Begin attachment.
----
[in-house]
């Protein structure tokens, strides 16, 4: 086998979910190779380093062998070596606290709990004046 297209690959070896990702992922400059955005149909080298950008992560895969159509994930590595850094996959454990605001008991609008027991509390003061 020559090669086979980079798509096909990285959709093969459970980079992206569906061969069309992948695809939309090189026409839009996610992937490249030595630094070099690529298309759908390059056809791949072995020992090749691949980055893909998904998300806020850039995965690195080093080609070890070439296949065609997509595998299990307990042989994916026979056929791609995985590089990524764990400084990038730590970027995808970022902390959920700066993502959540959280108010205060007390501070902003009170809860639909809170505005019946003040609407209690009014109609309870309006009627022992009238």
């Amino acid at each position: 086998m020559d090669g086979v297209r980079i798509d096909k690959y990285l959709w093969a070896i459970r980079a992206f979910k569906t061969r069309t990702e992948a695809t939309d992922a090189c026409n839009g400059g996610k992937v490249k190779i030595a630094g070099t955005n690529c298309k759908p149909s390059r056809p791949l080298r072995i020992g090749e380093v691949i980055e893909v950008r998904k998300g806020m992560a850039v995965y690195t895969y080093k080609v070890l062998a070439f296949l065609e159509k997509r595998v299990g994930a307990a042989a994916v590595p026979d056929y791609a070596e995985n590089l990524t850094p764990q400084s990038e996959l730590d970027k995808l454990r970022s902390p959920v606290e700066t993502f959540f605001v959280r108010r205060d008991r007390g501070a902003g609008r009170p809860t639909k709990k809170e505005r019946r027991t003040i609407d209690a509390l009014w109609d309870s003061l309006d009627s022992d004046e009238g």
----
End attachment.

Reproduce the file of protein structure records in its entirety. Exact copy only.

[in-house]
């Protein structure tokens, strides 16, 4: 086998979910190779380093062998070596606290709990004046 297209690959070896990702992922400059955005149909080298950008992560895969159509994930590595850094996959454990605001008991609008027991509390003061 020559090669086979980079798509096909990285959709093969459970980079992206569906061969069309992948695809939309090189026409839009996610992937490249030595630094070099690529298309759908390059056809791949072995020992090749691949980055893909998904998300806020850039995965690195080093080609070890070439296949065609997509595998299990307990042989994916026979056929791609995985590089990524764990400084990038730590970027995808970022902390959920700066993502959540959280108010205060007390501070902003009170809860639909809170505005019946003040609407209690009014109609309870309006009627022992009238």
């Amino acid at each position: 086998m020559d090669g086979v297209r980079i798509d096909k690959y990285l959709w093969a070896i459970r980079a992206f979910k569906t061969r069309t990702e992948a695809t939309d992922a090189c026409n839009g400059g996610k992937v490249k190779i030595a630094g070099t955005n690529c298309k759908p149909s390059r056809p791949l080298r072995i020992g090749e380093v691949i980055e893909v950008r998904k998300g806020m992560a850039v995965y690195t895969y080093k080609v070890l062998a070439f296949l065609e159509k997509r595998v299990g994930a307990a042989a994916v590595p026979d056929y791609a070596e995985n590089l990524t850094p764990q400084s990038e996959l730590d970027k995808l454990r970022s902390p959920v606290e700066t993502f959540f605001v959280r108010r205060d008991r007390g501070a902003g609008r009170p809860t639909k709990k809170e505005r019946r027991t003040i609407d209690a509390l009014w109609d309870s003061l309006d009627s022992d004046e009238g």